Exxon Mobil Corp. board members are considering cutting large oil and gas projects that the company already planned for around the world, The Wall Street Journal reported.
The projects included a $30 billion natural gas project in Mozambique and another multibillion-dollar gas project in Vietnam, people familiar with the internal deliberations told the WSJ. The discussions have reportedly been prompted by an increasingly anti-fossil fuel political climate and pressure from environmentalists who argued that such projects would worsen climate change, putting future generations at risk.
While Exxon is reviewing the Mozambique and Vietnam development projects, it remained unclear as of Wednesday whether the company would ultimately cancel them, the WSJ reported. The closed-door deliberations are part of the company’s five-year spending plan that will be formalized within weeks.
Exxon, though, pushed back on the WSJ report Wednesday.
“The tone and the substance of the article are wrong,” Exxon spokesperson Casey Norton told the Daily Caller News Foundation in a statement without providing further details. (RELATED: America Is Becoming More Dependent On Foreign Oil Under Biden)
The company’s review will involve an analysis of each project’s emissions figures in order to confirm that the projects don’t stop Exxon from maintaining or reaching its recently-established reductions goals, according to the WSJ.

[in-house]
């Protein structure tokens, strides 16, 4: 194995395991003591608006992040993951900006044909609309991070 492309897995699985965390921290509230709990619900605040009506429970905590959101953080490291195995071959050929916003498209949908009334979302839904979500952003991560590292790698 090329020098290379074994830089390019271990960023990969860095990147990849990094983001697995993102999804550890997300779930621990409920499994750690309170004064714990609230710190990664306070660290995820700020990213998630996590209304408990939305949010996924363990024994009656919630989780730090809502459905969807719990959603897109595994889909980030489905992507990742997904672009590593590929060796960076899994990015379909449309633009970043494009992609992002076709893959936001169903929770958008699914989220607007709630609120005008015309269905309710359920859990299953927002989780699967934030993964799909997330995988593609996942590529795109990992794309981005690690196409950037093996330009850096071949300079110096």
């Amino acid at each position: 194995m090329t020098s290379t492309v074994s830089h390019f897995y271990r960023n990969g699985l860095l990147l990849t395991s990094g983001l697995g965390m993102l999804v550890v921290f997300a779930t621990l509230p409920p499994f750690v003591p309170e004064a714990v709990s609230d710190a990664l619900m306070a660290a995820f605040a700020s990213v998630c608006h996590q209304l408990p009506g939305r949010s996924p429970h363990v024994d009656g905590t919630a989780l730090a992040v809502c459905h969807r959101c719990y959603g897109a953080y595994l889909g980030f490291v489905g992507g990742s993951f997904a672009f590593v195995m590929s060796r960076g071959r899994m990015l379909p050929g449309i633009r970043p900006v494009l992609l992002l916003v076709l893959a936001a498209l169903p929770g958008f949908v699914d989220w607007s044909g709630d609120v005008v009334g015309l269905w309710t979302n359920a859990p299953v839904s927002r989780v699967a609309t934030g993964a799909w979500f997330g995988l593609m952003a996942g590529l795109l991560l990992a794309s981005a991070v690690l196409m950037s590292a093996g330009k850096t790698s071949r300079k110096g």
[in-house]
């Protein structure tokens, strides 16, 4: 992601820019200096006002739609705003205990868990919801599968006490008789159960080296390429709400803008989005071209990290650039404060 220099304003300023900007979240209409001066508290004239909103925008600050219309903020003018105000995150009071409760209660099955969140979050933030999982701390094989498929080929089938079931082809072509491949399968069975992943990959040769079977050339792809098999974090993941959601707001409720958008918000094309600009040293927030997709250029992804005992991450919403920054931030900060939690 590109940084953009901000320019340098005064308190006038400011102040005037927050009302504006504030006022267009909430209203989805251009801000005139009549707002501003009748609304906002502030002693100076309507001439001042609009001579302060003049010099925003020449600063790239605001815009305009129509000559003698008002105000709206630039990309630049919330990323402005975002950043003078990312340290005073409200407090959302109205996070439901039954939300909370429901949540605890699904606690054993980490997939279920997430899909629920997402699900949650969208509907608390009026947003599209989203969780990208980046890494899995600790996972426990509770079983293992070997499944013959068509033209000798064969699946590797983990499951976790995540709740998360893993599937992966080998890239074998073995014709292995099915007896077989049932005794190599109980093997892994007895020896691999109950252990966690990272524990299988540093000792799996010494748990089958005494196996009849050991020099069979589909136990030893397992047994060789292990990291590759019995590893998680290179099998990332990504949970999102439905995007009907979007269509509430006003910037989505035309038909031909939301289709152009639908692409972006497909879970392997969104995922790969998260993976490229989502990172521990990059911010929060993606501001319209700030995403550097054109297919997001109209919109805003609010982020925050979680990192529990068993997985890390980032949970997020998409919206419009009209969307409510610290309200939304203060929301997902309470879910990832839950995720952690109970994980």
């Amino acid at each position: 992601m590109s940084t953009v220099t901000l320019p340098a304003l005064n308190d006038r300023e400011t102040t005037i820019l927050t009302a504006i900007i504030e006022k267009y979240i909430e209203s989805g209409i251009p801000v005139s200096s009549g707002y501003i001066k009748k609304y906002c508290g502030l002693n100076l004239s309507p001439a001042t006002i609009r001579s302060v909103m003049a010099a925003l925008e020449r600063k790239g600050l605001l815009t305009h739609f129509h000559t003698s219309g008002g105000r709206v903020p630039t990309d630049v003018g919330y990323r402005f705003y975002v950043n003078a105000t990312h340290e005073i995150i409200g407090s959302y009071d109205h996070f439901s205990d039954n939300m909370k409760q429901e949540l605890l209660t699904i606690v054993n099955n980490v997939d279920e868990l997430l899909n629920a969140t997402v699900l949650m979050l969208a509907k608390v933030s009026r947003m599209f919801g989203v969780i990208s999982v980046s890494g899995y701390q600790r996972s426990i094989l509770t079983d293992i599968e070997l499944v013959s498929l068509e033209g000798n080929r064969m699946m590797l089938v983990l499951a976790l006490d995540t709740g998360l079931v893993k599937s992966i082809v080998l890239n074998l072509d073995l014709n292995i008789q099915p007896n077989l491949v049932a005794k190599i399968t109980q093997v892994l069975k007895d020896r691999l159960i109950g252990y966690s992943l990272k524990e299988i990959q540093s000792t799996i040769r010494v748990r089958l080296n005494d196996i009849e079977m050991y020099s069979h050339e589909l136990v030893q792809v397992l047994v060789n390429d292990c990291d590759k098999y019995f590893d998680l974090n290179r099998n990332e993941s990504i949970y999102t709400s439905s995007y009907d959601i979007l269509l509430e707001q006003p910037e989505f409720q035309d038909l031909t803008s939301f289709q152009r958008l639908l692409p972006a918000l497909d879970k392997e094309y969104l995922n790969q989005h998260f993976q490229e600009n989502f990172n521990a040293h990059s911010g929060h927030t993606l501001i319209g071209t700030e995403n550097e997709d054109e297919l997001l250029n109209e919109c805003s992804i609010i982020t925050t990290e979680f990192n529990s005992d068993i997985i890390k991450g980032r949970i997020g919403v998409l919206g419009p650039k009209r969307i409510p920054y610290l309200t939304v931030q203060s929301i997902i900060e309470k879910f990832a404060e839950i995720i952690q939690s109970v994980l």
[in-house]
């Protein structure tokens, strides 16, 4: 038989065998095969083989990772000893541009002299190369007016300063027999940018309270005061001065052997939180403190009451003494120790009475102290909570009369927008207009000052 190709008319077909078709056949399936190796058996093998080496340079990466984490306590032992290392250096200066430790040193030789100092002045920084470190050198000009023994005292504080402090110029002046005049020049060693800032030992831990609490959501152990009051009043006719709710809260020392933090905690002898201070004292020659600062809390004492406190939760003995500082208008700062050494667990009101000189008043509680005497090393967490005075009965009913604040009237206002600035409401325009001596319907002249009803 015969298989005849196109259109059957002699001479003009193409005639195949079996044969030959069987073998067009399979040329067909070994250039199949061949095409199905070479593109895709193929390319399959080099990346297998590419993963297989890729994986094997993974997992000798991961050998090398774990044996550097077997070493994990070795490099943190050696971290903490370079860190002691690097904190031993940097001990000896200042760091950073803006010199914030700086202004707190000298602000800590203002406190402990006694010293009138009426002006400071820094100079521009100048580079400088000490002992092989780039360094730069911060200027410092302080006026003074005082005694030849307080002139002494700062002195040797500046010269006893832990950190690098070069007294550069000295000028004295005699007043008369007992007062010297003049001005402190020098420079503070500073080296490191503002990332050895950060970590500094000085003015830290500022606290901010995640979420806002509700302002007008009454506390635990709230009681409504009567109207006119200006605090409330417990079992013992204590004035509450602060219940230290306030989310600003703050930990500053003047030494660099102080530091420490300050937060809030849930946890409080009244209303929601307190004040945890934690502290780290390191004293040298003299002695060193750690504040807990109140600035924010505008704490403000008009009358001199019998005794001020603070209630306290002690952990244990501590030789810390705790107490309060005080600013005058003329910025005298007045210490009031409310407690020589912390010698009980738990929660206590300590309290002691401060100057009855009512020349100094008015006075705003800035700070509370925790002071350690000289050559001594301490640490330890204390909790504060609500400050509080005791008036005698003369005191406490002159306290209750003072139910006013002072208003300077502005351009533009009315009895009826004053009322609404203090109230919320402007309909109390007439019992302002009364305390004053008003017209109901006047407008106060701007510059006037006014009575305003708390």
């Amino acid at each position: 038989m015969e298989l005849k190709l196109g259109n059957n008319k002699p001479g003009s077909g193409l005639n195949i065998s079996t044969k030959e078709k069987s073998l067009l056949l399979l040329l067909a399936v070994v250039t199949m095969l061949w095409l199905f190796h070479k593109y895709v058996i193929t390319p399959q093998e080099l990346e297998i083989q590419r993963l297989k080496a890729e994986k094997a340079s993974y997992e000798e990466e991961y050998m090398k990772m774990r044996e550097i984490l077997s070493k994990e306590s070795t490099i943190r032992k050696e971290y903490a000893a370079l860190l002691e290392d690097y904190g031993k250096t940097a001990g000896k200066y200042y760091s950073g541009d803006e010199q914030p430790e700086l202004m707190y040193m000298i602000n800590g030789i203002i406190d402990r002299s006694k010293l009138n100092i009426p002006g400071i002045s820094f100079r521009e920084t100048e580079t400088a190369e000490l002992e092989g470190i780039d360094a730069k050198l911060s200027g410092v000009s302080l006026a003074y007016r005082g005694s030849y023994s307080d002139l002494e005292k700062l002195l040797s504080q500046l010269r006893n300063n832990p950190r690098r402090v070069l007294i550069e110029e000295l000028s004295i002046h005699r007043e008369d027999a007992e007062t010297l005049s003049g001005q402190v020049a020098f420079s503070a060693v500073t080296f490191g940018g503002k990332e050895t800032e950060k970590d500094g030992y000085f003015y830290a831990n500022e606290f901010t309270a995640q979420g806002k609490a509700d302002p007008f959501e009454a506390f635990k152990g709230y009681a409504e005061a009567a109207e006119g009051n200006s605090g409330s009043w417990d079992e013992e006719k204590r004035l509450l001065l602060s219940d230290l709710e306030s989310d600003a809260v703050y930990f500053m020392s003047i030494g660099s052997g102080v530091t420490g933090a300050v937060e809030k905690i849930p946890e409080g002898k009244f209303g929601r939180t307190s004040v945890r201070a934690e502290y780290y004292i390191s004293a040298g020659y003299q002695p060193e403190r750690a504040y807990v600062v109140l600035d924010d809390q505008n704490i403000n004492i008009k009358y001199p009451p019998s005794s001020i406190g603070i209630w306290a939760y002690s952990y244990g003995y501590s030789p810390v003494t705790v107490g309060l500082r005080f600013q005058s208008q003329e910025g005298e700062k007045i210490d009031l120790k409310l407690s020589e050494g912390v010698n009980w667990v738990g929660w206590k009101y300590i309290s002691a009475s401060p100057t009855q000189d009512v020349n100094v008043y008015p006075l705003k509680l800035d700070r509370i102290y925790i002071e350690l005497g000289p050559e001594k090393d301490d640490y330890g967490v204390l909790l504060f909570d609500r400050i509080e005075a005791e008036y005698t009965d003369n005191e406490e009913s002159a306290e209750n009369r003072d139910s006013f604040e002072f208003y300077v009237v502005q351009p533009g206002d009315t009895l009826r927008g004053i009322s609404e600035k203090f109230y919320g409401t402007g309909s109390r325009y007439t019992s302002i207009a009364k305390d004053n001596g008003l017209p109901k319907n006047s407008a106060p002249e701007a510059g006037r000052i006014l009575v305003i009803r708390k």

“We respect and support society’s ambition to achieve net zero emissions by 2050, and continue to advocate for policies that promote cost-effective, market-based solutions to address the risks of climate change,” Exxon Chairman and Chief Executive Darren Woods said in a December 2020 statement.
Exxon set out to cut upstream emissions by 15-20%, methane intensity by 40-50% and flaring intensity by 35-45% by 2025, Woods announced. The company has also recently considered making a net-zero pledge due to pressure from investors, the WSJ reported in August.
Oil and gas companies, which continue to play a central role in energy production worldwide, have been under enormous pressure to cut emissions in recent years. World leaders are expected to outline aggressive policies for further emissions reductions during an upcoming United Nations conference.
However, the majority of major oil and gas firms don’t plan on abandoning their current model of fossil fuel production anytime soon, according to a recent industry report. Only 5% of oil and gas executives surveyed said their company would largely transition away from hydrocarbons.
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